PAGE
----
Some regions, some conferences, a scout learns he can count on each year to make an afternoon or evening in the bleachers worthwhile.
Texas always pays off on the high school or college front. And so, of course, does the Southeastern Conference, which annually throws an early-round pick or two Detroit’s way.
It might be an old favorite like Vanderbilt that donates a couple of pitching prospects. Or, as was the case in June’s draft, help arrived from the University of Tennessee.
Left-handed hitting outfielder Christin Stewart was the Tigers’ second pick in June when they turned a compensation pick awarded for losing Max Scherzer into a power bat that, if all goes according to plans, could debut in Detroit inside of two years.
Stewart is batting .307 with a .921 OPS in two Single A stops this summer at Connecticut and West Michigan. He is 6-foot, 205 pounds, and was on Detroit’s must-watch list since his days at Providence Christian Academy in Atlanta.
“We’ve been watching him for years,” Chadd said. “In high school, college, and in international competition.”
A.J. Simcox, a right-handed hitting shortstop, was another Volunteer grabbed by Detroit, in the 14th round, and a player Tigers assistant general manager David Chadd says was “kind of a key to our draft.”
Simcox is hitting .405 in his last 10 games for West Michigan and .313 in 41 games. He is 6-3, 185, turned 21 in June, and impressed Tigers scouts, as well as special assistant Alan Trammell, during pre-draft workouts.
Chadd headed amateur scouting before he was promoted this month to assistant GM and concedes there’s a back story to his “key to our draft” remarks.
It has to do with a player the Tigers drafted in June and subsequently lost to a University of Kentucky scholarship: high school shortstop Nick Shumpert, son of former big-leaguer Terry Shumpert.
The Tigers had done their homework and had reason to believe Shumpert, from Highlands Ranch High, in Lone Tree, Colo., would sign a contract with the Tigers, for more than the money typically slotted a ninth-round pick.
But quiet assurances fell through. Shumpert opted for college. And the Tigers, as protection against losing an essential up-the-middle pick in June’s early rounds, also plucked Simcox.
“We think he’s a true shortstop,” Chadd said. “And hitting the way he’s been hitting, he’s got a chance to be an impact shortstop.”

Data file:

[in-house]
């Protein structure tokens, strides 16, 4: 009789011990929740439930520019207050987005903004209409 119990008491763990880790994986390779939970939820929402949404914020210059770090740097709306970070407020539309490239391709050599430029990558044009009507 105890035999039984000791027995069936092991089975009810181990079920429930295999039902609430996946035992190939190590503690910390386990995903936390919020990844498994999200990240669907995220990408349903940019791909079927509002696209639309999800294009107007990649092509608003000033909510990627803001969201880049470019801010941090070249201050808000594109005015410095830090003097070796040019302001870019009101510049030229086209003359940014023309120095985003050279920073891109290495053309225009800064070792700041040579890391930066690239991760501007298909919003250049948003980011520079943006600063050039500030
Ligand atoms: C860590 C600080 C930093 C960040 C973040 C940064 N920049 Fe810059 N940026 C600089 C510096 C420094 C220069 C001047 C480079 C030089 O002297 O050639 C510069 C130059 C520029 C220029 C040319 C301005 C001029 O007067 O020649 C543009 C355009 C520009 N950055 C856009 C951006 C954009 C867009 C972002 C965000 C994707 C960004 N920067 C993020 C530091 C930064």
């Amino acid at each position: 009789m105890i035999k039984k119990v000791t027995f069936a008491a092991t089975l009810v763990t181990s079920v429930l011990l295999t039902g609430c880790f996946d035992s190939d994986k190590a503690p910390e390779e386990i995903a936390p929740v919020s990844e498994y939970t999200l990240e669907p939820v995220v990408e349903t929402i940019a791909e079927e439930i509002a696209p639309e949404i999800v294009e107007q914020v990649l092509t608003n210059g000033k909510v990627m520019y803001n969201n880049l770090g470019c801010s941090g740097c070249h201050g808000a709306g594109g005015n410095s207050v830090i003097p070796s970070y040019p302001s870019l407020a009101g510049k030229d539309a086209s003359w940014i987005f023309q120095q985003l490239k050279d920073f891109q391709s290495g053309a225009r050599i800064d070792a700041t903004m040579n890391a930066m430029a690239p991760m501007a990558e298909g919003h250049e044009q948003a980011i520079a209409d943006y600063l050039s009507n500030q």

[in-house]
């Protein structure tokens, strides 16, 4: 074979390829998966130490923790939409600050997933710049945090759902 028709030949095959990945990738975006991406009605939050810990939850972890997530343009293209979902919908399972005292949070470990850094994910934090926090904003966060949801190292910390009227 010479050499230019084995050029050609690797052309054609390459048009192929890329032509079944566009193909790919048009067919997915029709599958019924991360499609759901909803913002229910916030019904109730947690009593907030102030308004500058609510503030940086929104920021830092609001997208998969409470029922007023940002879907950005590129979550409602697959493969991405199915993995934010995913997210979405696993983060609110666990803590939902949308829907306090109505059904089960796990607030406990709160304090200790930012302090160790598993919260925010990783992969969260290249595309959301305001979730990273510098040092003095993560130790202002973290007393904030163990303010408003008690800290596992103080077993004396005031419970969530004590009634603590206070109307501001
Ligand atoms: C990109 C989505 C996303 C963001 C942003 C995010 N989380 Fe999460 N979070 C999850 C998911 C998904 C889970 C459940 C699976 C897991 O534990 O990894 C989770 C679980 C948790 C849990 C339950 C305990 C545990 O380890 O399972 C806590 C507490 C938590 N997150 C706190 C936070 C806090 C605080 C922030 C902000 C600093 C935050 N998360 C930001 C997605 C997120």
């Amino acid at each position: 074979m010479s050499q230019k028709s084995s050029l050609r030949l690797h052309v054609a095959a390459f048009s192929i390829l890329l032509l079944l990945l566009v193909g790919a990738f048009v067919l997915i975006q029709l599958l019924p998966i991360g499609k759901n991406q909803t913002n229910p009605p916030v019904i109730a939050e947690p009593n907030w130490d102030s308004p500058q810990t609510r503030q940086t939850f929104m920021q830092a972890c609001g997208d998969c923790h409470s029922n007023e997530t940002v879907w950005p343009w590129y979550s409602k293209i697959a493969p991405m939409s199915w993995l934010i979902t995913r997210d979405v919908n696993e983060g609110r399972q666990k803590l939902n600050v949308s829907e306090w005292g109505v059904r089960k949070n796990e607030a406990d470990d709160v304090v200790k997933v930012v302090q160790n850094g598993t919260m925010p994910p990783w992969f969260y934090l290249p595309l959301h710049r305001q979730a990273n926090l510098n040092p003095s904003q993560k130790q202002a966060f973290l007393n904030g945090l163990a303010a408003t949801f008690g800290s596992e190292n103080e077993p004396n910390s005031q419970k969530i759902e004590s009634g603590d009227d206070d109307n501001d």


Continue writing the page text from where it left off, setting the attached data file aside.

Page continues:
That depends, in part, on Simcox adding muscle and power that hasn’t been on great display, at least in proportion to his impressive frame. But power tends to be the last stage of development for hitters, as has been the case with Tigers catcher James McCann, who late in 2014 began hitting the ball for distance and has since made the 400-foot drive part of his arsenal.
The Tigers might have put together their best draft in a decade in 2015. Returns won’t be in for years, but their early-round pitchers — Beau Burrows, Tyler Alexander, Drew Smith, Matt Hall, Dominic Moreno, etc. — have had at various times the best collective ERAs among the 30 big-league clubs and their particular pitching hauls.
Stewart has helped balance an intentional focus on re-stocking the Tigers’ farm arms with a bat that the Tigers believed they couldn’t resist, all because left-handed power is one of baseball’s eternal precious metals.
The Tigers also went for a catcher early, Kade Scivicque, who was snagged from another Southeastern outpost, Louisiana State, in June’s fourth round. Scivicque has cooled of late but is batting .291, with a .752 OPS, in 45 games at Connecticut and at West Michigan.
Chadd acknowledges the Tigers will almost always take a catcher in the early rounds, given their scarcity and big-league teams’ hunger for depth.
And, of course, he also admits the Tigers will tend to opt for pitching when pitching still most determines a team’s playoff pedigree. The Tigers this year were all but out of arms. And that had a bearing on June’s picks.
“Yeah, I think we identified that were light on pitching and development, with past trades we made,” said Chadd, who will see his top lieutenant, Scott Pleis, become chief steward of Detroit’s upcoming drafts. “You can never have enough pitching, but you also never go into a draft necessarily drafting by need.
“The key to any amateur draft is to have balance between high school and college players, left-handers and right-handers, pitchers and position talent. What it comes down to, at the heart of a draft, is to take in all your information and hopefully come up with some intelligent opinions.”